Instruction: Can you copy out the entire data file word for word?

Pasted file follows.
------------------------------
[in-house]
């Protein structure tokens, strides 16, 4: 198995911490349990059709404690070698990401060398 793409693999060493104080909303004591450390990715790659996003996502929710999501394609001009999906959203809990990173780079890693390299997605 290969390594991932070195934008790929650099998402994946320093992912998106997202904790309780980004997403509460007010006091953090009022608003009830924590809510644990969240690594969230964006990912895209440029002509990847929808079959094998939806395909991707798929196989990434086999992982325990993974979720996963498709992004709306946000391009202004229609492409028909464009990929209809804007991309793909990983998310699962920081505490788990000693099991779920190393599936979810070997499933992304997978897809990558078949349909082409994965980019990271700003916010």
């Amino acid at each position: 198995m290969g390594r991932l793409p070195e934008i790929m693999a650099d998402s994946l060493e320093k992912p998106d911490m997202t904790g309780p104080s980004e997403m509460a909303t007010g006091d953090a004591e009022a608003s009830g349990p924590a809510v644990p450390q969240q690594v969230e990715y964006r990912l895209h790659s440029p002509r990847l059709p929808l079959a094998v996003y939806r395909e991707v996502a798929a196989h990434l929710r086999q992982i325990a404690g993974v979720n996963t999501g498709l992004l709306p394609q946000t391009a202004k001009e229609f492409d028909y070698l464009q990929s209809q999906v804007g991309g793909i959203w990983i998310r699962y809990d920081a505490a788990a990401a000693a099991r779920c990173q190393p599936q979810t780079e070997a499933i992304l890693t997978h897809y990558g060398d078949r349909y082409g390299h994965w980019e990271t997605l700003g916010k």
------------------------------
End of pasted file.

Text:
[in-house]
């Protein structure tokens, strides 16, 4: 198995911490349990059709404690070698990401060398 793409693999060493104080909303004591450390990715790659996003996502929710999501394609001009999906959203809990990173780079890693390299997605 290969390594991932070195934008790929650099998402994946320093992912998106997202904790309780980004997403509460007010006091953090009022608003009830924590809510644990969240690594969230964006990912895209440029002509990847929808079959094998939806395909991707798929196989990434086999992982325990993974979720996963498709992004709306946000391009202004229609492409028909464009990929209809804007991309793909990983998310699962920081505490788990000693099991779920190393599936979810070997499933992304997978897809990558078949349909082409994965980019990271700003916010």
């Amino acid at each position: 198995m290969g390594r991932l793409p070195e934008i790929m693999a650099d998402s994946l060493e320093k992912p998106d911490m997202t904790g309780p104080s980004e997403m509460a909303t007010g006091d953090a004591e009022a608003s009830g349990p924590a809510v644990p450390q969240q690594v969230e990715y964006r990912l895209h790659s440029p002509r990847l059709p929808l079959a094998v996003y939806r395909e991707v996502a798929a196989h990434l929710r086999q992982i325990a404690g993974v979720n996963t999501g498709l992004l709306p394609q946000t391009a202004k001009e229609f492409d028909y070698l464009q990929s209809q999906v804007g991309g793909i959203w990983i998310r699962y809990d920081a505490a788990a990401a000693a099991r779920c990173q190393p599936q979810t780079e070997a499933i992304l890693t997978h897809y990558g060398d078949r349909y082409g390299h994965w980019e990271t997605l700003g916010k």